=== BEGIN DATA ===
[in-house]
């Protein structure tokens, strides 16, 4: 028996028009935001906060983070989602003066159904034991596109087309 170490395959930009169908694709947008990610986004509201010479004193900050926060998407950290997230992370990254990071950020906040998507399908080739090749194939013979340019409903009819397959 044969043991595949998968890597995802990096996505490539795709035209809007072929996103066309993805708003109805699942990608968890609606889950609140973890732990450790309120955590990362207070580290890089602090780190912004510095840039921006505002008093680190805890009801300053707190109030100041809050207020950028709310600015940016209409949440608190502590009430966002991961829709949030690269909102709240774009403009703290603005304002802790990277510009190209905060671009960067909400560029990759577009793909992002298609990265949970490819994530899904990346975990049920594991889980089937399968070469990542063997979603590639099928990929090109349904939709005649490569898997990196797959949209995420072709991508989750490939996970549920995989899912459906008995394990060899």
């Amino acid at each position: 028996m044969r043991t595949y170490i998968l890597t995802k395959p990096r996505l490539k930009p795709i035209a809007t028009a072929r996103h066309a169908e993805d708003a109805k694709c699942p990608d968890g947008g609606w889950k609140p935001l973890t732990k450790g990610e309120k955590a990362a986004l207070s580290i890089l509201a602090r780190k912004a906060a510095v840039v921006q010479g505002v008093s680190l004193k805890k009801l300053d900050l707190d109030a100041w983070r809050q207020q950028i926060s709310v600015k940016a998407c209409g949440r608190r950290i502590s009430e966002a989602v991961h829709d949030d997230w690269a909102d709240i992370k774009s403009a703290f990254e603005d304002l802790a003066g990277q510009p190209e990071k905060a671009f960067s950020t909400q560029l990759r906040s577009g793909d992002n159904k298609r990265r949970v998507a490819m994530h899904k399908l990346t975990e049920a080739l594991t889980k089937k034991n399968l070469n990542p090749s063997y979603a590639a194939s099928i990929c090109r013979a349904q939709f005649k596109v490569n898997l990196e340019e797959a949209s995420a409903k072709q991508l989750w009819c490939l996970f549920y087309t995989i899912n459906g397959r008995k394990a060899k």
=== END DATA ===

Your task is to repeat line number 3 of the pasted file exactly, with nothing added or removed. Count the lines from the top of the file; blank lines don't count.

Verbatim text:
């Amino acid at each position: 028996m044969r043991t595949y170490i998968l890597t995802k395959p990096r996505l490539k930009p795709i035209a809007t028009a072929r996103h066309a169908e993805d708003a109805k694709c699942p990608d968890g947008g609606w889950k609140p935001l973890t732990k450790g990610e309120k955590a990362a986004l207070s580290i890089l509201a602090r780190k912004a906060a510095v840039v921006q010479g505002v008093s680190l004193k805890k009801l300053d900050l707190d109030a100041w983070r809050q207020q950028i926060s709310v600015k940016a998407c209409g949440r608190r950290i502590s009430e966002a989602v991961h829709d949030d997230w690269a909102d709240i992370k774009s403009a703290f990254e603005d304002l802790a003066g990277q510009p190209e990071k905060a671009f960067s950020t909400q560029l990759r906040s577009g793909d992002n159904k298609r990265r949970v998507a490819m994530h899904k399908l990346t975990e049920a080739l594991t889980k089937k034991n399968l070469n990542p090749s063997y979603a590639a194939s099928i990929c090109r013979a349904q939709f005649k596109v490569n898997l990196e340019e797959a949209s995420a409903k072709q991508l989750w009819c490939l996970f549920y087309t995989i899912n459906g397959r008995k394990a060899k």